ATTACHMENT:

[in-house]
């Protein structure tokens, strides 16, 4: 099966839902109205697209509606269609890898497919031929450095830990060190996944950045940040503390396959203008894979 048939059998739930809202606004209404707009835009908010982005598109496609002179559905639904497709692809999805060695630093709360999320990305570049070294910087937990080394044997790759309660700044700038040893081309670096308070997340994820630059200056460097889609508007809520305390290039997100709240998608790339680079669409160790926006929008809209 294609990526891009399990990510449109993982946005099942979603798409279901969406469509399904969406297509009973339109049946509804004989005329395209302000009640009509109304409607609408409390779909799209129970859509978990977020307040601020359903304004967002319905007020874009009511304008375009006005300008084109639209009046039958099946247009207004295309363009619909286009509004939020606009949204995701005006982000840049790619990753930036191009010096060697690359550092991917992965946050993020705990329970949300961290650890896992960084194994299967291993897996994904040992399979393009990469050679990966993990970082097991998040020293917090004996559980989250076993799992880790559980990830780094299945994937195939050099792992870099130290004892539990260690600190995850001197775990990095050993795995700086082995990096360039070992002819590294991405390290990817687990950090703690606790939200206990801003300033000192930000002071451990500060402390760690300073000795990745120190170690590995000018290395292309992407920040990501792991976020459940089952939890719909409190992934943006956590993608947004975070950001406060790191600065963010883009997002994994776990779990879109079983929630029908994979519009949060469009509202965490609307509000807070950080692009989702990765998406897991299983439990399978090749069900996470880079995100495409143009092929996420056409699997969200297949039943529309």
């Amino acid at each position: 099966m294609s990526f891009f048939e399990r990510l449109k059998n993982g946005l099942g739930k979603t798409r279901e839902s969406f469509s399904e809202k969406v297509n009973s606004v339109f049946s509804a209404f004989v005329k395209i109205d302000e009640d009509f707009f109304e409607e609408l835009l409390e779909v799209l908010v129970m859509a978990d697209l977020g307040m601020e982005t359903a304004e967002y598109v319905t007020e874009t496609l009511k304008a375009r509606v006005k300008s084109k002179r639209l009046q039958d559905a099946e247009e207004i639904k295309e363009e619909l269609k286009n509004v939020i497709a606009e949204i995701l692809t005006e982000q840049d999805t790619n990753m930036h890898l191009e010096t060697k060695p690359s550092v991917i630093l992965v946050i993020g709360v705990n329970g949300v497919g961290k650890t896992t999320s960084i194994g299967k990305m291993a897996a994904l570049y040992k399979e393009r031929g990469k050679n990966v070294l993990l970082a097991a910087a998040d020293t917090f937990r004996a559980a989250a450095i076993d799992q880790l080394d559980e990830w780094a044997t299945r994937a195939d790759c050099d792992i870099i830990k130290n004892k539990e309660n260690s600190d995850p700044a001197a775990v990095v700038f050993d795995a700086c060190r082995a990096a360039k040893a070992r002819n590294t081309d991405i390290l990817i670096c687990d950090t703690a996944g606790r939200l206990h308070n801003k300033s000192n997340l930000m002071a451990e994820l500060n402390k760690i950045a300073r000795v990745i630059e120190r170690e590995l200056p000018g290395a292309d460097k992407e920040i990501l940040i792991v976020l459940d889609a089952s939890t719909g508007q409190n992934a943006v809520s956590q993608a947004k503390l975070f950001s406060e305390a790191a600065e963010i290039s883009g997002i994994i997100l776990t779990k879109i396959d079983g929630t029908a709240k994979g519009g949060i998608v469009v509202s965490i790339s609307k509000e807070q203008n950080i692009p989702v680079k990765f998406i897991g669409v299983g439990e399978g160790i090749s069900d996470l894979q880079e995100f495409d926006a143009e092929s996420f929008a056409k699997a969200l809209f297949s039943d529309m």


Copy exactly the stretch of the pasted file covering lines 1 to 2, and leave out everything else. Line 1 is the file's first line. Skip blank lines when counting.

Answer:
[in-house]
């Protein structure tokens, strides 16, 4: 099966839902109205697209509606269609890898497919031929450095830990060190996944950045940040503390396959203008894979 048939059998739930809202606004209404707009835009908010982005598109496609002179559905639904497709692809999805060695630093709360999320990305570049070294910087937990080394044997790759309660700044700038040893081309670096308070997340994820630059200056460097889609508007809520305390290039997100709240998608790339680079669409160790926006929008809209 294609990526891009399990990510449109993982946005099942979603798409279901969406469509399904969406297509009973339109049946509804004989005329395209302000009640009509109304409607609408409390779909799209129970859509978990977020307040601020359903304004967002319905007020874009009511304008375009006005300008084109639209009046039958099946247009207004295309363009619909286009509004939020606009949204995701005006982000840049790619990753930036191009010096060697690359550092991917992965946050993020705990329970949300961290650890896992960084194994299967291993897996994904040992399979393009990469050679990966993990970082097991998040020293917090004996559980989250076993799992880790559980990830780094299945994937195939050099792992870099130290004892539990260690600190995850001197775990990095050993795995700086082995990096360039070992002819590294991405390290990817687990950090703690606790939200206990801003300033000192930000002071451990500060402390760690300073000795990745120190170690590995000018290395292309992407920040990501792991976020459940089952939890719909409190992934943006956590993608947004975070950001406060790191600065963010883009997002994994776990779990879109079983929630029908994979519009949060469009509202965490609307509000807070950080692009989702990765998406897991299983439990399978090749069900996470880079995100495409143009092929996420056409699997969200297949039943529309």